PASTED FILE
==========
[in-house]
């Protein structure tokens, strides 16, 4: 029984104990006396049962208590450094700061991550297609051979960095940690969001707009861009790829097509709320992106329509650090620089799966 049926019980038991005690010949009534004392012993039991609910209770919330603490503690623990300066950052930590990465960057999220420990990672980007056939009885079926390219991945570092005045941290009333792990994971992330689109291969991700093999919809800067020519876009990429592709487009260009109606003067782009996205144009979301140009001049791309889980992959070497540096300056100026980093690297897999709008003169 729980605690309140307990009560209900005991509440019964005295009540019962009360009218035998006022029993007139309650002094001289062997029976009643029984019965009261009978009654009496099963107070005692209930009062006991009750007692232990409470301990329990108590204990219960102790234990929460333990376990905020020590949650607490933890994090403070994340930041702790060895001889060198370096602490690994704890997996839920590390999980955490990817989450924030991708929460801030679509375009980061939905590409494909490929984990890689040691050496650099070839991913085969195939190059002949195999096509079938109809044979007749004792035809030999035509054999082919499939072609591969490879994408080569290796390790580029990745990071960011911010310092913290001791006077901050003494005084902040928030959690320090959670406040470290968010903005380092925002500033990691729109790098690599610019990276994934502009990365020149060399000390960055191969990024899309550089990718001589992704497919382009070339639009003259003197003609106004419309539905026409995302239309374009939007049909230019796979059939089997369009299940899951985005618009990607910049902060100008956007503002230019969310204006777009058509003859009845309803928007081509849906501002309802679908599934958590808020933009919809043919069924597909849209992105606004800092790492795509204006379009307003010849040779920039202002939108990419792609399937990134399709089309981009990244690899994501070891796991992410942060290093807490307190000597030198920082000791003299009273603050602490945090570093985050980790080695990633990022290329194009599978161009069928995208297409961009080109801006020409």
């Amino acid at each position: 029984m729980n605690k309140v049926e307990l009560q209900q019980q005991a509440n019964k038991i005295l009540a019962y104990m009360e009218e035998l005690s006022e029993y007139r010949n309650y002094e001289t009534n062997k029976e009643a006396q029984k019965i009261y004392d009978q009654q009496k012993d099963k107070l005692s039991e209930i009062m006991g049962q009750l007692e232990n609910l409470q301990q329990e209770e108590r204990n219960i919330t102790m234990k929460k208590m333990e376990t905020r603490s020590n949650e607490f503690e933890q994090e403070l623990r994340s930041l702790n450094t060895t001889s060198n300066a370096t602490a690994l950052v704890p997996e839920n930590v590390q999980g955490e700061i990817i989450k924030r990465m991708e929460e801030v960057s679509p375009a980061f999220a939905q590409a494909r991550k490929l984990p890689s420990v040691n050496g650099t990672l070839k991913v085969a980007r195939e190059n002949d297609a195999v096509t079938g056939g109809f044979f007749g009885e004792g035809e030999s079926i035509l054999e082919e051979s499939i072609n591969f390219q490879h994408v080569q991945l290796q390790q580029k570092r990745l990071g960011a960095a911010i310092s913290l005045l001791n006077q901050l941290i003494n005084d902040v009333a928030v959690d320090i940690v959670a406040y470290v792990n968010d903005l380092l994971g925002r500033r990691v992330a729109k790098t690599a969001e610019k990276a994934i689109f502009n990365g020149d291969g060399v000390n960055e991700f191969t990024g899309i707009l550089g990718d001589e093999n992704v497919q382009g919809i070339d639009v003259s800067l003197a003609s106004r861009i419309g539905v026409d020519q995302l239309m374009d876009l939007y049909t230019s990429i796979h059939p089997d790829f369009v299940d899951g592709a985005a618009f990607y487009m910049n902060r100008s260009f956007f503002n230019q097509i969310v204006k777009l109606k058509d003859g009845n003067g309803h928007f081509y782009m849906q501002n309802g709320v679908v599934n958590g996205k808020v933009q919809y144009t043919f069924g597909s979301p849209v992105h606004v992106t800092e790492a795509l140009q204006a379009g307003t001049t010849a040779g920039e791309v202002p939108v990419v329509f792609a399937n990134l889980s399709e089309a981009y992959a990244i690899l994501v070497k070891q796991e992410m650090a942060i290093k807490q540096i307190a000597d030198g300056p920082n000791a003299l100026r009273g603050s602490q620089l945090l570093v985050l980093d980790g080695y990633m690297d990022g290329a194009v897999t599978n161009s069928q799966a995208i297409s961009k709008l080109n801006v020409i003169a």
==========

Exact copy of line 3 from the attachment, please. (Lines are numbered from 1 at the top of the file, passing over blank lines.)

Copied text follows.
């Amino acid at each position: 029984m729980n605690k309140v049926e307990l009560q209900q019980q005991a509440n019964k038991i005295l009540a019962y104990m009360e009218e035998l005690s006022e029993y007139r010949n309650y002094e001289t009534n062997k029976e009643a006396q029984k019965i009261y004392d009978q009654q009496k012993d099963k107070l005692s039991e209930i009062m006991g049962q009750l007692e232990n609910l409470q301990q329990e209770e108590r204990n219960i919330t102790m234990k929460k208590m333990e376990t905020r603490s020590n949650e607490f503690e933890q994090e403070l623990r994340s930041l702790n450094t060895t001889s060198n300066a370096t602490a690994l950052v704890p997996e839920n930590v590390q999980g955490e700061i990817i989450k924030r990465m991708e929460e801030v960057s679509p375009a980061f999220a939905q590409a494909r991550k490929l984990p890689s420990v040691n050496g650099t990672l070839k991913v085969a980007r195939e190059n002949d297609a195999v096509t079938g056939g109809f044979f007749g009885e004792g035809e030999s079926i035509l054999e082919e051979s499939i072609n591969f390219q490879h994408v080569q991945l290796q390790q580029k570092r990745l990071g960011a960095a911010i310092s913290l005045l001791n006077q901050l941290i003494n005084d902040v009333a928030v959690d320090i940690v959670a406040y470290v792990n968010d903005l380092l994971g925002r500033r990691v992330a729109k790098t690599a969001e610019k990276a994934i689109f502009n990365g020149d291969g060399v000390n960055e991700f191969t990024g899309i707009l550089g990718d001589e093999n992704v497919q382009g919809i070339d639009v003259s800067l003197a003609s106004r861009i419309g539905v026409d020519q995302l239309m374009d876009l939007y049909t230019s990429i796979h059939p089997d790829f369009v299940d899951g592709a985005a618009f990607y487009m910049n902060r100008s260009f956007f503002n230019q097509i969310v204006k777009l109606k058509d003859g009845n003067g309803h928007f081509y782009m849906q501002n309802g709320v679908v599934n958590g996205k808020v933009q919809y144009t043919f069924g597909s979301p849209v992105h606004v992106t800092e790492a795509l140009q204006a379009g307003t001049t010849a040779g920039e791309v202002p939108v990419v329509f792609a399937n990134l889980s399709e089309a981009y992959a990244i690899l994501v070497k070891q796991e992410m650090a942060i290093k807490q540096i307190a000597d030198g300056p920082n000791a003299l100026r009273g603050s602490q620089l945090l570093v985050l980093d980790g080695y990633m690297d990022g290329a194009v897999t599978n161009s069928q799966a995208i297409s961009k709008l080109n801006v020409i003169a």